Via The Data Justice Lab.
Microsoft Cognitive Services (sounds like something from a Phillip K. Dick novel) have opened up APIs, which you can call on (req. subscription), to outsource forms of machine learning. So, if you want to identify faces in pictures or videos you can call on the “Face API“, for example. Obviously, this is all old news… but, it’s sort of interesting to maybe think about how this foregrounds the homogenisation of process – the apparent ‘power’ of these particular programmes (accessed via their APIs) may be their widespread use.
This might be of further interest when we consider things like the “Emotion API” through which (in line with many other forms of programmatic measure of the display or representation of ’emotion’ or ‘sentiment’) the programme scores a facial expression along several measures”, listed in the free example as: “anger”, “contempt”, “disgust”,” fear, “happiness”, “neutral”, “sadness”, “surprise”. For each image you’ll get a table of scores for each recognised face. Have a play – its beguiling, but of course then perhaps prompts the sorts of questions lots of people have been asking about how ‘affect’ and emotions can get codified (e.g. Massumi) and the politics and ethics of the ‘algorithms’ and such like that do these things (e.g. Beer).
I am probably late to all of this and seeing significance here because it’s relatively novel to me (not the tech itself but the ‘easy-to-use’ API structure), nevertheless it seems interesting, to me at least, that these forms of machine learning are being produced as mundane through being made abundant, as apparently straightforward tools. Maybe what I’m picking up on is that these APIs, the programmes they grant access to, are relatively transparent, whereas much of what various ‘algorithm studies’ folk look at is opaque. Microsoft’s Cognitive Services make mundane what, to some, are very political technologies.
This looks interesting… I confess I’ve not listened yet.
This looks really interesting. Mel Gregg has done some excellent work and is a good communicator so I’m sure this is a great opportunity…
27th February 2017, 9:30—17:00
Dr Gregg is a leading world scholar in the field of gender, technology and critical management studies. She is best known for her ethnographic research of information professionals in the book Work’s Intimacy (Polity 2011), and as co-editor of the influential collection The Affect Theory Reader (with Gregory Seigworth, Duke 2010). Dr Gregg is currently working as a Principal Engineer at Intel Corporation and is exceptionally well placed to address the challenges in bridging the gap between organisational scholarship and practice.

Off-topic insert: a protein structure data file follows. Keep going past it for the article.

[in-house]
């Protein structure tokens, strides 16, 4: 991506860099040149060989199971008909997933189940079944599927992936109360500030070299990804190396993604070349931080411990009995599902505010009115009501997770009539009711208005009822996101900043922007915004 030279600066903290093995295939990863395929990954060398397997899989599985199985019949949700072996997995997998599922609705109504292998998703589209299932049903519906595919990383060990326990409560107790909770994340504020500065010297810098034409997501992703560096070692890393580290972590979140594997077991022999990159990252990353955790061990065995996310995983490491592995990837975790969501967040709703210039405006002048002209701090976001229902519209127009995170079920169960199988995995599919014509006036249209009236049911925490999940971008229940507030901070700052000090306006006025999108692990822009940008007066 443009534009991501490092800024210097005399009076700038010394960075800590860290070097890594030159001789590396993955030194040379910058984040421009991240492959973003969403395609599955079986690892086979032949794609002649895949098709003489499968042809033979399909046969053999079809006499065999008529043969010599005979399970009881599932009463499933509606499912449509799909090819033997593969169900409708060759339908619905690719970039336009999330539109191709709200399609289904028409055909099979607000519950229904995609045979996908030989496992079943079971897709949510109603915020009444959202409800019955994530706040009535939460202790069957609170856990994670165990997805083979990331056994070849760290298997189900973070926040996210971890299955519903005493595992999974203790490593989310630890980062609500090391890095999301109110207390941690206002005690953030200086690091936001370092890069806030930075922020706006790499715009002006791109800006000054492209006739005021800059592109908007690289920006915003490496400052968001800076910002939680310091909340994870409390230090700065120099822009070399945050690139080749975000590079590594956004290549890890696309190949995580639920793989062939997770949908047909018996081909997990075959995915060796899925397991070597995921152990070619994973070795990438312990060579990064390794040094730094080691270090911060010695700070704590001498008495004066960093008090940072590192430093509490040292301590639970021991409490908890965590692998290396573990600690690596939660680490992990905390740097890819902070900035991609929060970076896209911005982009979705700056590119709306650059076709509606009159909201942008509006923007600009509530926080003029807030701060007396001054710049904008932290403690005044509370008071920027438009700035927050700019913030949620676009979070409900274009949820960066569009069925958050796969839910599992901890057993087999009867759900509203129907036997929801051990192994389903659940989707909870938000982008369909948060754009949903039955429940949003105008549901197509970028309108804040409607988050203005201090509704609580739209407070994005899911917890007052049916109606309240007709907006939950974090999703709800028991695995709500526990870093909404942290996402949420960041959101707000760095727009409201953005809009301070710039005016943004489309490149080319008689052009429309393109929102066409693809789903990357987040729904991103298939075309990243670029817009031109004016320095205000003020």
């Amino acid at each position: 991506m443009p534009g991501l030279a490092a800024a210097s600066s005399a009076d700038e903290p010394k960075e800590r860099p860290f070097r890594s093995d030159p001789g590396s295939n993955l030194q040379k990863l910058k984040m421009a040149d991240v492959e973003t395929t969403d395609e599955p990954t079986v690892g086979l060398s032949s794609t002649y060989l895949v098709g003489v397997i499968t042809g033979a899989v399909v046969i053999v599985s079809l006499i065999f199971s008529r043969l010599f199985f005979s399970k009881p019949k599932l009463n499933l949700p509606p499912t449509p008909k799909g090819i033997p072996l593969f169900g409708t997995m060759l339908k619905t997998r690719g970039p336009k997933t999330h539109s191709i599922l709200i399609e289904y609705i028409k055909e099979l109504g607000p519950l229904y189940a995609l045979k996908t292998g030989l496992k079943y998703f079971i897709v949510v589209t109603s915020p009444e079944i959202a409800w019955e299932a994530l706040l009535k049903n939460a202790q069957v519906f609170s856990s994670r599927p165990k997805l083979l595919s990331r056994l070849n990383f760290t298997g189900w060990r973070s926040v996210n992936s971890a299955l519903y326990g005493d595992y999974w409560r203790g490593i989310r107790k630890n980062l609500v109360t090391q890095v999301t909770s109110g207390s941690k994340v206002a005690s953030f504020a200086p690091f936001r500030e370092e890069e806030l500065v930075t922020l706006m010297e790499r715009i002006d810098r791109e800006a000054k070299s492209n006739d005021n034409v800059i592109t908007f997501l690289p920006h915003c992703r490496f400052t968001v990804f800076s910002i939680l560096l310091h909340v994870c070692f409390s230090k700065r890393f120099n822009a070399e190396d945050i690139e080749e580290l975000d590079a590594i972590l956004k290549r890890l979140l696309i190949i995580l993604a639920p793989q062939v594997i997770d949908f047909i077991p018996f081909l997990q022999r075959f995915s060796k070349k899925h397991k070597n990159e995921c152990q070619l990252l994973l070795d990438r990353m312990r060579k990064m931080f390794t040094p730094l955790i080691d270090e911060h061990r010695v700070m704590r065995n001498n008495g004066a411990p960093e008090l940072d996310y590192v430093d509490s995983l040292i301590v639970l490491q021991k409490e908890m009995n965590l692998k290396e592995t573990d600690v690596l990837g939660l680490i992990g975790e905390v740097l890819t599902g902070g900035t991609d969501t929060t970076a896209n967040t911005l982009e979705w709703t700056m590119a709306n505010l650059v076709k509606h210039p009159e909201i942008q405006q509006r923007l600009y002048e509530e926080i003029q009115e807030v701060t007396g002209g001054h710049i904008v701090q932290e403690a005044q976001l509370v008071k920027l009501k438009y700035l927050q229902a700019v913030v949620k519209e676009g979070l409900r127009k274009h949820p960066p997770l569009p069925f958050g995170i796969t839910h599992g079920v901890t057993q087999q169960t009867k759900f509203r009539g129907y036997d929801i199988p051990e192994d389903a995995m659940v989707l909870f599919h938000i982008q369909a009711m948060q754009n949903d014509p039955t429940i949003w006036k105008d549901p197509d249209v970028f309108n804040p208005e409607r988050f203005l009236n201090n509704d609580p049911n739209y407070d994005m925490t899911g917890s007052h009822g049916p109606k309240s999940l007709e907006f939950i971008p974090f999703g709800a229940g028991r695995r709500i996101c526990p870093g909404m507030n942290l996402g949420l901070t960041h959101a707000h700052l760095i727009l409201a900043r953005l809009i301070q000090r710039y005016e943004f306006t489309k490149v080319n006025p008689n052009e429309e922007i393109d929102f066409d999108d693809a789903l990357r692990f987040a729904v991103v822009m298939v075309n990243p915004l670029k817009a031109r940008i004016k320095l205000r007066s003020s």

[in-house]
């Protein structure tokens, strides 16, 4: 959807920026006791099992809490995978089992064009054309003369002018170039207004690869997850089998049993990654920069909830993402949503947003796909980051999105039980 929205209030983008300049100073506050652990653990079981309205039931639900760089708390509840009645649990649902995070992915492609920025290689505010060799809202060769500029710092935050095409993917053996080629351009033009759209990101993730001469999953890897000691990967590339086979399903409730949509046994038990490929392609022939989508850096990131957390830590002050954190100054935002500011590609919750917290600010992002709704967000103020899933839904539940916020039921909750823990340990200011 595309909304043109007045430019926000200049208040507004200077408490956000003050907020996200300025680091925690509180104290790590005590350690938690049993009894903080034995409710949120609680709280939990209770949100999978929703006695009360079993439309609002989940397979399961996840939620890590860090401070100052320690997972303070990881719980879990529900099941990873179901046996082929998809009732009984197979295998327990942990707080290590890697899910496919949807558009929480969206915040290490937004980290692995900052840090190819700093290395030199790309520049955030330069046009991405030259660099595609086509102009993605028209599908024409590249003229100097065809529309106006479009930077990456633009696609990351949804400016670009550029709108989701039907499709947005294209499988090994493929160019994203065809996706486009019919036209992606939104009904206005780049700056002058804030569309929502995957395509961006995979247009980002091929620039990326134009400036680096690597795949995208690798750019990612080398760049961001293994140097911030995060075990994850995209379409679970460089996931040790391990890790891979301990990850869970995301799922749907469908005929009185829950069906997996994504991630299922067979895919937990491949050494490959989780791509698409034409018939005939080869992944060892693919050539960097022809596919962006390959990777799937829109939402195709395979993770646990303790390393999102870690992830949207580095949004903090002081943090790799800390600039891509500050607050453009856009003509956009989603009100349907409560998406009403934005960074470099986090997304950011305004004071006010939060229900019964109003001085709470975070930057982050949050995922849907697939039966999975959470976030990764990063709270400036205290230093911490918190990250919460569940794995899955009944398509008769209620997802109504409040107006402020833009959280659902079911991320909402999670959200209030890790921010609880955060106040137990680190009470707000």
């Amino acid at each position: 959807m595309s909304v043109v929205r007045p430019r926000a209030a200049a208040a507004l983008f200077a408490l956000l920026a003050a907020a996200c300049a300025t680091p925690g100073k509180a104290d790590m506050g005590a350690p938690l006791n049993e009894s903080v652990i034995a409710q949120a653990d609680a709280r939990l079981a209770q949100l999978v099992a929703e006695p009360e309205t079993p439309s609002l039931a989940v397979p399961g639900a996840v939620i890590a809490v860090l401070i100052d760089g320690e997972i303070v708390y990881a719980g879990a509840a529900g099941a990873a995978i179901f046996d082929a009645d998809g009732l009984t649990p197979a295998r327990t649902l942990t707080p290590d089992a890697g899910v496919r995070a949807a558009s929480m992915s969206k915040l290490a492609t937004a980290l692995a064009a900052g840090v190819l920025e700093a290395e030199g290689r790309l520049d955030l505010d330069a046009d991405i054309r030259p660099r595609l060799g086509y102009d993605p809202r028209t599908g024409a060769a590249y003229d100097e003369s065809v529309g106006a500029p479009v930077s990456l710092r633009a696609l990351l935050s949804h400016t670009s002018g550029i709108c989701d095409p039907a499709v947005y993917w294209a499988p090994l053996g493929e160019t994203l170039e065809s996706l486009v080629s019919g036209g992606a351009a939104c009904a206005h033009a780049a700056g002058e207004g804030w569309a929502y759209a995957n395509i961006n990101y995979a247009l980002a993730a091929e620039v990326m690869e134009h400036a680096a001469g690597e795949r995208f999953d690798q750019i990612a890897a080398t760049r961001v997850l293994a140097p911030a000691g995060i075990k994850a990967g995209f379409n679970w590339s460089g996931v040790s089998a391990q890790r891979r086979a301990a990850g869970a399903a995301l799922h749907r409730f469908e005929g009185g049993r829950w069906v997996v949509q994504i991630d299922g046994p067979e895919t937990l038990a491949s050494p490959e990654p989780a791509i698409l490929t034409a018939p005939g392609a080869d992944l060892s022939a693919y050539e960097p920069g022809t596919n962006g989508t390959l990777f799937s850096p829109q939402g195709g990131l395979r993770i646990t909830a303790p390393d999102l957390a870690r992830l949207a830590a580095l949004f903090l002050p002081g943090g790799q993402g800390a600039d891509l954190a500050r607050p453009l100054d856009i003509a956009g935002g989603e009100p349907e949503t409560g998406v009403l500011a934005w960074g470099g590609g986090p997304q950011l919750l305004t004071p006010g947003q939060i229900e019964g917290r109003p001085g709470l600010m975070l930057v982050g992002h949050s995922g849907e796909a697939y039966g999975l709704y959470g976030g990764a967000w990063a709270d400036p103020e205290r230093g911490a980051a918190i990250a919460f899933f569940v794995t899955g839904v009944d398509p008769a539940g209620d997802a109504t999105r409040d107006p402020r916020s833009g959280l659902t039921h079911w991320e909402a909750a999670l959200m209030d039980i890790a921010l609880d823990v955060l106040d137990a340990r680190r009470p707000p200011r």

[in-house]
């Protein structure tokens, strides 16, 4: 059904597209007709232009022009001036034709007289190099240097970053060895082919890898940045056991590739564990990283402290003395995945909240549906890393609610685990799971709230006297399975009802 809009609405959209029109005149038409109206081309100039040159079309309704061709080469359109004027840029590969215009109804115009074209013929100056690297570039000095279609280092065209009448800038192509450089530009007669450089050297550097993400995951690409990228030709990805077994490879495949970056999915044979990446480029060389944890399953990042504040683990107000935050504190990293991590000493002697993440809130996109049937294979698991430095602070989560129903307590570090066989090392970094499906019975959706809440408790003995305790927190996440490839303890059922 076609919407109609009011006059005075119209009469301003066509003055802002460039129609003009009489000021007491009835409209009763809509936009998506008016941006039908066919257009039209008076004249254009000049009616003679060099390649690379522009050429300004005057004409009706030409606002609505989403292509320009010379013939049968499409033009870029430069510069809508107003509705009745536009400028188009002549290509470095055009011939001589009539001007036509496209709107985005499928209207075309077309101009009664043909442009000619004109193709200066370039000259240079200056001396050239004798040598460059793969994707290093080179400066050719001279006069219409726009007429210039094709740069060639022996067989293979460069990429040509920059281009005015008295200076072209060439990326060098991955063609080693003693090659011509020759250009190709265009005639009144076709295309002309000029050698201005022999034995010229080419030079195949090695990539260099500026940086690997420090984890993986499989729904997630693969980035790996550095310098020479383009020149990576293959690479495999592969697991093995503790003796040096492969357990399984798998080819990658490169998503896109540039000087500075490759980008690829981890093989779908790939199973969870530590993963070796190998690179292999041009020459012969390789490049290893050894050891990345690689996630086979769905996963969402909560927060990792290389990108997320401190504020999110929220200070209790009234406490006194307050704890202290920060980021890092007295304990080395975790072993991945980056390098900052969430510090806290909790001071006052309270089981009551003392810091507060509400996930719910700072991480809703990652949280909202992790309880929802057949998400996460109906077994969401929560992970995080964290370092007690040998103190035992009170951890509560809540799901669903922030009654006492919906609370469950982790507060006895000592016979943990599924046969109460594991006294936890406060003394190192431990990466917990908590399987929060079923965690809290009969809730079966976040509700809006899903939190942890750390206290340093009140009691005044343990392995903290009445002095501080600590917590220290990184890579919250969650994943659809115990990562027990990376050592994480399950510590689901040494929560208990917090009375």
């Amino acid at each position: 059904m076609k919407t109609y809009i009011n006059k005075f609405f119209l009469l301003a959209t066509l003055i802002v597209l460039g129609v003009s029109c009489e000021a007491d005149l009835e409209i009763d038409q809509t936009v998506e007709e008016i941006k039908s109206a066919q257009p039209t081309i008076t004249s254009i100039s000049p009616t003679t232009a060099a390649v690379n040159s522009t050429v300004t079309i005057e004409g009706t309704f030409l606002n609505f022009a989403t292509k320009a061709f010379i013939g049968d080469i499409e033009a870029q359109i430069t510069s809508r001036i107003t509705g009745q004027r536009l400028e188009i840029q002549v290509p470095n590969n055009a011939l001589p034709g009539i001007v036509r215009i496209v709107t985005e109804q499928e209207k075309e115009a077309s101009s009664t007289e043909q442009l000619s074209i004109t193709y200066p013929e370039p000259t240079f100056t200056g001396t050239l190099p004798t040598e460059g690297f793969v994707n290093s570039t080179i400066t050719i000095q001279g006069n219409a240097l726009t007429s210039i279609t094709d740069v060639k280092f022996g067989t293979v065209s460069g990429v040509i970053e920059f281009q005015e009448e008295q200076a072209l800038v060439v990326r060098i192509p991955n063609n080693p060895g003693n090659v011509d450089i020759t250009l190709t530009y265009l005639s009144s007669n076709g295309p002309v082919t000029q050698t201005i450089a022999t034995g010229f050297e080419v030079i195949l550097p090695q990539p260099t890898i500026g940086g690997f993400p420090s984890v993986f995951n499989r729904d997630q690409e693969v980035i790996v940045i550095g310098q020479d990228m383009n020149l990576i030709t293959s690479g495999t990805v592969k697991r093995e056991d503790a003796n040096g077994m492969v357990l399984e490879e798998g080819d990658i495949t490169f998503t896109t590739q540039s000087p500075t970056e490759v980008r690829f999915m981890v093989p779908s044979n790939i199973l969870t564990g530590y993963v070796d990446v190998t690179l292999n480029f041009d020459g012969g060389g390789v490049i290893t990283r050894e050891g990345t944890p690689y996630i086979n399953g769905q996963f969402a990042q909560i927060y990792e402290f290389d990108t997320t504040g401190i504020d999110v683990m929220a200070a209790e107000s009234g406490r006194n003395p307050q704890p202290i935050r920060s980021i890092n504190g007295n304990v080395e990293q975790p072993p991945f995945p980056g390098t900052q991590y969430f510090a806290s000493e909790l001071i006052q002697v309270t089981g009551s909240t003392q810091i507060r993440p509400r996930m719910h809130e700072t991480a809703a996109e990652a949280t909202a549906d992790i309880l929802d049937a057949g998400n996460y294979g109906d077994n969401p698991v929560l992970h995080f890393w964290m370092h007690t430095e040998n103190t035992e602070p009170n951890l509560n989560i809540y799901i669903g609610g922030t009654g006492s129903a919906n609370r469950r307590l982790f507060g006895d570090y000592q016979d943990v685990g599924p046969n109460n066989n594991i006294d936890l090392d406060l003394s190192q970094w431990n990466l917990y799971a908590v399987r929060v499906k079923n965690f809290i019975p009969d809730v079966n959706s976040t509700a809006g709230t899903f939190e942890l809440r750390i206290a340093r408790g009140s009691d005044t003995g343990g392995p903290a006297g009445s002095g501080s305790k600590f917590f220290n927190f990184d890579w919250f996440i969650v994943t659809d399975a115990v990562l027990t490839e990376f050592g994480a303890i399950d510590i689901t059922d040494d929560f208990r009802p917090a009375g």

This Masterclass is aimed at postgraduate students, academic staff and the wider community and will engage the participants in a critical, interdisciplinary debate on gender, subjectivity, organisations and organising. The day will be organised around recent themes in Dr Gregg’s work that explore technology, gender and culture in Silicon Valley; and methodologies for studying work and society.
Schedule for the Day
9.30-10.00am – Refreshments
10.00-11.30am – Counterproductive: The history of time management from a feminist perspective
11.30-12.00pm – Refreshments
12.00-1.30pm – Technology and the future of work
1.30-2.30pm – Lunch
2.30-4.30pm – Group Discussion: Gender, Culture and Methods
4.30-5.00pm – Refreshments Registration
The Masterclass is free and participants should register by emailing one of the organisers. Refreshments and lunch will be provided. Please also state any dietary requirements. Spaces are limited to 30 participants.
For further information, please contact one of the organisers.
Worth a watch…
Some really interesting work from the Tactical Team looking at the ways in which different people and their skills and knowledges move in and out of government and the ‘Alphabet empire’. Worth a full read, but here’s a snippet to whet the appetite…
The Alphabet Empire by Tactical Tech and La Loma as shown in The Glass Room in New York. Based on openly available information, this 3-D infographic combines a quote from its chairman, Eric Schmidt, with a mapping of its acquisitions and investments.
By Google’s own admission, the company, like many others, cultivates close relationships with governmental bodies and public officials. Google disclosed that in 2015 it spent over €4 million on lobbying the European Union – considerably more than the €1 million on lobbying spent just three years previously in 2012.
But some of Google’s relationships with public bodies and officials come with a smaller price tag: Over the past ten years at least 80 people have been identified to have moved jobs between Google and European governments.
It’s this “revolving door” that formed the basis of our investigation. We started out with a number of questions: who were these people who had moved from Google to government or vice versa? Where exactly did they move from and to, and when? And most importantly how many of these questions could we find answers to using open, publicly-available information?
Via Tony Sampson…
Call for presentations and artworks
Affect and Social Media#3
Including the Sensorium Art Show (the sequel)
Event Date: Thurs 25th May, 2017
Venue: University of East London, Docklands Campus
Confirmed keynote: Prof Jessica Ringrose (UCL)
Call for 15min presentations and artworks
The organizers of A&SM#3 welcome proposals for 15min presentations and artworks that interpret and explore the affective, feely and emotional encounters with social media grasped through the following themes:
Presentations and artworks can widely interpret each theme, but preference will be given to proposals that respond in two ways.
Firstly, the organizers are particularly interested in creative responses (academic and artistic) to recent social media events – the US election, for example. So proposals might address how the Trump win allows us to develop a fresh understanding of shared experiences, emotional engagements or new entanglements with social media.
Secondly, we ask presenters and artists to consider how their approach to affect and social media can be put to work in an education context. For example, how can the potential of affect theory reach out across teaching practices and develop novel understandings of the political nature and transformative possibilities of teaching.